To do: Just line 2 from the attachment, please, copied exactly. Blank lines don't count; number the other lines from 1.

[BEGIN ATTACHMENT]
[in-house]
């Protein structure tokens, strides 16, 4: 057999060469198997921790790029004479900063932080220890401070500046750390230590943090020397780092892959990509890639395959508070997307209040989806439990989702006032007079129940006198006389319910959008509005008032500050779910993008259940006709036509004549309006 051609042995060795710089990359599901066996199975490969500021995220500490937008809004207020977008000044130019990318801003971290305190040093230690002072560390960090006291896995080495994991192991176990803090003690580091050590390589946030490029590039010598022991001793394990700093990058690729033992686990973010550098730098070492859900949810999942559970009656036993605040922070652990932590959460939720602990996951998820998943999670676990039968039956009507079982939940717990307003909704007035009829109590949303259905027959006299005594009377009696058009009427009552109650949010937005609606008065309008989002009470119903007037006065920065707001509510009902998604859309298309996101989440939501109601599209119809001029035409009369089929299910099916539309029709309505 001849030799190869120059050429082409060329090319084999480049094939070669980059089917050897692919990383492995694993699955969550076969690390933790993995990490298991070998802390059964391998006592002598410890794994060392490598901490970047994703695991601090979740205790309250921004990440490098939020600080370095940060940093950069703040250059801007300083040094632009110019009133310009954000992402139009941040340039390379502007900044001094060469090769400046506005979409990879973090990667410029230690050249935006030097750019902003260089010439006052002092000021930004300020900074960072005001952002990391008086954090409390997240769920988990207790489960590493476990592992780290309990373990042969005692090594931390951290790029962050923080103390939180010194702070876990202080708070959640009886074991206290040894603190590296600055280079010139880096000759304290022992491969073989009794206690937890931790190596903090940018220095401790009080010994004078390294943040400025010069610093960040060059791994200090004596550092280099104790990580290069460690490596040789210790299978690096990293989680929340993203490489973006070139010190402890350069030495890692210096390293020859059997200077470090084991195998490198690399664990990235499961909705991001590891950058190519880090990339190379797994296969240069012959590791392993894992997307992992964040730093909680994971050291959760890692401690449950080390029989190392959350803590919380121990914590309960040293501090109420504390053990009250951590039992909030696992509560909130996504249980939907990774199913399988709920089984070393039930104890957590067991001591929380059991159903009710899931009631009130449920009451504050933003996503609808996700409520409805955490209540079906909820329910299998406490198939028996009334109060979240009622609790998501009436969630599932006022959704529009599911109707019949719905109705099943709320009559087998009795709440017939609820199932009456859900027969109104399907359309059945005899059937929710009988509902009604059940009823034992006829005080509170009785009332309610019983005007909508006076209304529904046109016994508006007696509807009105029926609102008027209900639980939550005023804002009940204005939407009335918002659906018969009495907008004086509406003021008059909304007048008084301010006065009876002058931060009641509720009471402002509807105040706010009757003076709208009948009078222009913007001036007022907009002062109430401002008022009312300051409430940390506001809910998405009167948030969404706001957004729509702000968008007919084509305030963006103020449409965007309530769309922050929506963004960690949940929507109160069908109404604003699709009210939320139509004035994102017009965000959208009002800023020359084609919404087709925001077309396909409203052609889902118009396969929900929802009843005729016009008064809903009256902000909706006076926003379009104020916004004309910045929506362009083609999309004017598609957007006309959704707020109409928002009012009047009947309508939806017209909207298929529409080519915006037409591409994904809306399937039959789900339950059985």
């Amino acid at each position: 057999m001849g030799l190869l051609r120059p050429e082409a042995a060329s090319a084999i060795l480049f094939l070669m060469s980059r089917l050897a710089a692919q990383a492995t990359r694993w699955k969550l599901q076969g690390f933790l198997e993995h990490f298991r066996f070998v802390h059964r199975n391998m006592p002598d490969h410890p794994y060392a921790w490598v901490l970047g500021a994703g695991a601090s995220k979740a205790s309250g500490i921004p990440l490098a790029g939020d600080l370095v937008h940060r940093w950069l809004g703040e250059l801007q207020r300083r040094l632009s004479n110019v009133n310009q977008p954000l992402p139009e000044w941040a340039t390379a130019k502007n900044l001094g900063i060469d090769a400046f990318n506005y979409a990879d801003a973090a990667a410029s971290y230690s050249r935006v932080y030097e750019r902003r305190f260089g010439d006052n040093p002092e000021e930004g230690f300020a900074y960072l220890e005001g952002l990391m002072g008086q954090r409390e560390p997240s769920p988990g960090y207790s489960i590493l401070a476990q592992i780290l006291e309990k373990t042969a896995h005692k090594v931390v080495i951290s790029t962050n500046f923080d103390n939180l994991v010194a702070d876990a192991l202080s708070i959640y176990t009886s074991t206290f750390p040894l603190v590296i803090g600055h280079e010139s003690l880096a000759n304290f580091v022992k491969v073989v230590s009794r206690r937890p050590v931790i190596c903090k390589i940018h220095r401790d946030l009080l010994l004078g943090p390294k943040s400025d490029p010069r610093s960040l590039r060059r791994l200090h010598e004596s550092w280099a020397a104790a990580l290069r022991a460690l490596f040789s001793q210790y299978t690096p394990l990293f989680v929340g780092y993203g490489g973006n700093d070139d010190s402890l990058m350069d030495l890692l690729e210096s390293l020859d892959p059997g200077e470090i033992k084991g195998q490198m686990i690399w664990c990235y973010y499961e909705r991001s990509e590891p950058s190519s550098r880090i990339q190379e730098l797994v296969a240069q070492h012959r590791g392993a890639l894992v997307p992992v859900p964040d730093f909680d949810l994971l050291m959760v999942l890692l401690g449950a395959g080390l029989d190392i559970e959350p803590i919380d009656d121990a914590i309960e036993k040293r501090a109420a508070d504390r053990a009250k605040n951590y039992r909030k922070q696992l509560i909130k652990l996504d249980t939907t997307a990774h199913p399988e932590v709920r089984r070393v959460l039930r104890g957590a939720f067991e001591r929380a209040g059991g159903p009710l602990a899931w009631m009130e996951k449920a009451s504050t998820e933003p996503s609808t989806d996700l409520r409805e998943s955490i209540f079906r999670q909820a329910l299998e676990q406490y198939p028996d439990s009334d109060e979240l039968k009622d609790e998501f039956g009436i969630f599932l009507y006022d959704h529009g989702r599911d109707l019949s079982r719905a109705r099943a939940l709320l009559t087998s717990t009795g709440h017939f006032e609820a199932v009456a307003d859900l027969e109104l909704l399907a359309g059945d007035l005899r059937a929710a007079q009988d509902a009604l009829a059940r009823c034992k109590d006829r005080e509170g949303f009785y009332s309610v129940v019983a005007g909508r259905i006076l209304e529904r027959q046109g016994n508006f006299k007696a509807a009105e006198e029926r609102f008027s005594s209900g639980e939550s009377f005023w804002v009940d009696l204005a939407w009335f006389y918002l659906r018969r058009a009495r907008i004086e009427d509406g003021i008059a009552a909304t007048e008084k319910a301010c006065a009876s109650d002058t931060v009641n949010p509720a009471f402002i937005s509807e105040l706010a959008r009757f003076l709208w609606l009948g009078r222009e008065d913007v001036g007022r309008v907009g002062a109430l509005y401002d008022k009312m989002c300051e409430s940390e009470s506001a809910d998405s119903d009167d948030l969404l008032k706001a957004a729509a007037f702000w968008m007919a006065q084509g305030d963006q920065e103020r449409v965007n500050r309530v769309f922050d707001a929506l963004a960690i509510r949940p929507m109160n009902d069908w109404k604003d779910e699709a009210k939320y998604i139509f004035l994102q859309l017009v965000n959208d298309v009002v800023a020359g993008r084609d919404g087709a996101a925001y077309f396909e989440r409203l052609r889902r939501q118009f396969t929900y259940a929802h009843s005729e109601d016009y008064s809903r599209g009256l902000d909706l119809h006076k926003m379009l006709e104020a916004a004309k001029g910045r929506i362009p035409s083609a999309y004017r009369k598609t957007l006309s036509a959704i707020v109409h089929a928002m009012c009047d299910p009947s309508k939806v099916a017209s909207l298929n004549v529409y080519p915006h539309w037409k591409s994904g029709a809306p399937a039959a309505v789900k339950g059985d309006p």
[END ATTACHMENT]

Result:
């Protein structure tokens, strides 16, 4: 057999060469198997921790790029004479900063932080220890401070500046750390230590943090020397780092892959990509890639395959508070997307209040989806439990989702006032007079129940006198006389319910959008509005008032500050779910993008259940006709036509004549309006 051609042995060795710089990359599901066996199975490969500021995220500490937008809004207020977008000044130019990318801003971290305190040093230690002072560390960090006291896995080495994991192991176990803090003690580091050590390589946030490029590039010598022991001793394990700093990058690729033992686990973010550098730098070492859900949810999942559970009656036993605040922070652990932590959460939720602990996951998820998943999670676990039968039956009507079982939940717990307003909704007035009829109590949303259905027959006299005594009377009696058009009427009552109650949010937005609606008065309008989002009470119903007037006065920065707001509510009902998604859309298309996101989440939501109601599209119809001029035409009369089929299910099916539309029709309505 001849030799190869120059050429082409060329090319084999480049094939070669980059089917050897692919990383492995694993699955969550076969690390933790993995990490298991070998802390059964391998006592002598410890794994060392490598901490970047994703695991601090979740205790309250921004990440490098939020600080370095940060940093950069703040250059801007300083040094632009110019009133310009954000992402139009941040340039390379502007900044001094060469090769400046506005979409990879973090990667410029230690050249935006030097750019902003260089010439006052002092000021930004300020900074960072005001952002990391008086954090409390997240769920988990207790489960590493476990592992780290309990373990042969005692090594931390951290790029962050923080103390939180010194702070876990202080708070959640009886074991206290040894603190590296600055280079010139880096000759304290022992491969073989009794206690937890931790190596903090940018220095401790009080010994004078390294943040400025010069610093960040060059791994200090004596550092280099104790990580290069460690490596040789210790299978690096990293989680929340993203490489973006070139010190402890350069030495890692210096390293020859059997200077470090084991195998490198690399664990990235499961909705991001590891950058190519880090990339190379797994296969240069012959590791392993894992997307992992964040730093909680994971050291959760890692401690449950080390029989190392959350803590919380121990914590309960040293501090109420504390053990009250951590039992909030696992509560909130996504249980939907990774199913399988709920089984070393039930104890957590067991001591929380059991159903009710899931009631009130449920009451504050933003996503609808996700409520409805955490209540079906909820329910299998406490198939028996009334109060979240009622609790998501009436969630599932006022959704529009599911109707019949719905109705099943709320009559087998009795709440017939609820199932009456859900027969109104399907359309059945005899059937929710009988509902009604059940009823034992006829005080509170009785009332309610019983005007909508006076209304529904046109016994508006007696509807009105029926609102008027209900639980939550005023804002009940204005939407009335918002659906018969009495907008004086509406003021008059909304007048008084301010006065009876002058931060009641509720009471402002509807105040706010009757003076709208009948009078222009913007001036007022907009002062109430401002008022009312300051409430940390506001809910998405009167948030969404706001957004729509702000968008007919084509305030963006103020449409965007309530769309922050929506963004960690949940929507109160069908109404604003699709009210939320139509004035994102017009965000959208009002800023020359084609919404087709925001077309396909409203052609889902118009396969929900929802009843005729016009008064809903009256902000909706006076926003379009104020916004004309910045929506362009083609999309004017598609957007006309959704707020109409928002009012009047009947309508939806017209909207298929529409080519915006037409591409994904809306399937039959789900339950059985």